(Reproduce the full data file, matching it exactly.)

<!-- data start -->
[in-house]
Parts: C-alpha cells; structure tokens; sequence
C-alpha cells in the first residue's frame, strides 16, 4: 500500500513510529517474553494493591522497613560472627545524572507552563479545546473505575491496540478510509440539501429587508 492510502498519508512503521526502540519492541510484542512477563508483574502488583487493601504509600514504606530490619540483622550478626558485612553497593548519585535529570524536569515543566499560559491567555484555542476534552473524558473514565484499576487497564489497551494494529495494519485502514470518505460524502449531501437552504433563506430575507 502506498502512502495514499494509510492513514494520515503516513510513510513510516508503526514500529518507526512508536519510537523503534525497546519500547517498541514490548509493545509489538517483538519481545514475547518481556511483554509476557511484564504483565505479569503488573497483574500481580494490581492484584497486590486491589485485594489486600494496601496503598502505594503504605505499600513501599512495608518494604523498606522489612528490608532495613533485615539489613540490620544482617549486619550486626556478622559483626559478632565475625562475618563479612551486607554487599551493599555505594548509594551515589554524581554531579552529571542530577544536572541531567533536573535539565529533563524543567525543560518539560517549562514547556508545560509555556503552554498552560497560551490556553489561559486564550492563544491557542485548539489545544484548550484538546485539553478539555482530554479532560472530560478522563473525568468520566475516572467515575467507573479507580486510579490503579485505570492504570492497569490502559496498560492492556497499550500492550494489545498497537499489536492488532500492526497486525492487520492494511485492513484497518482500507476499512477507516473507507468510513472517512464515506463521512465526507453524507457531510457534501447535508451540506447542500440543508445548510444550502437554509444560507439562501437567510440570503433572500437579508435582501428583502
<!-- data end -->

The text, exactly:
[in-house]
Parts: C-alpha cells; structure tokens; sequence
C-alpha cells in the first residue's frame, strides 16, 4: 500500500513510529517474553494493591522497613560472627545524572507552563479545546473505575491496540478510509440539501429587508 492510502498519508512503521526502540519492541510484542512477563508483574502488583487493601504509600514504606530490619540483622550478626558485612553497593548519585535529570524536569515543566499560559491567555484555542476534552473524558473514565484499576487497564489497551494494529495494519485502514470518505460524502449531501437552504433563506430575507 502506498502512502495514499494509510492513514494520515503516513510513510513510516508503526514500529518507526512508536519510537523503534525497546519500547517498541514490548509493545509489538517483538519481545514475547518481556511483554509476557511484564504483565505479569503488573497483574500481580494490581492484584497486590486491589485485594489486600494496601496503598502505594503504605505499600513501599512495608518494604523498606522489612528490608532495613533485615539489613540490620544482617549486619550486626556478622559483626559478632565475625562475618563479612551486607554487599551493599555505594548509594551515589554524581554531579552529571542530577544536572541531567533536573535539565529533563524543567525543560518539560517549562514547556508545560509555556503552554498552560497560551490556553489561559486564550492563544491557542485548539489545544484548550484538546485539553478539555482530554479532560472530560478522563473525568468520566475516572467515575467507573479507580486510579490503579485505570492504570492497569490502559496498560492492556497499550500492550494489545498497537499489536492488532500492526497486525492487520492494511485492513484497518482500507476499512477507516473507507468510513472517512464515506463521512465526507453524507457531510457534501447535508451540506447542500440543508445548510444550502437554509444560507439562501437567510440570503433572500437579508435582501428583502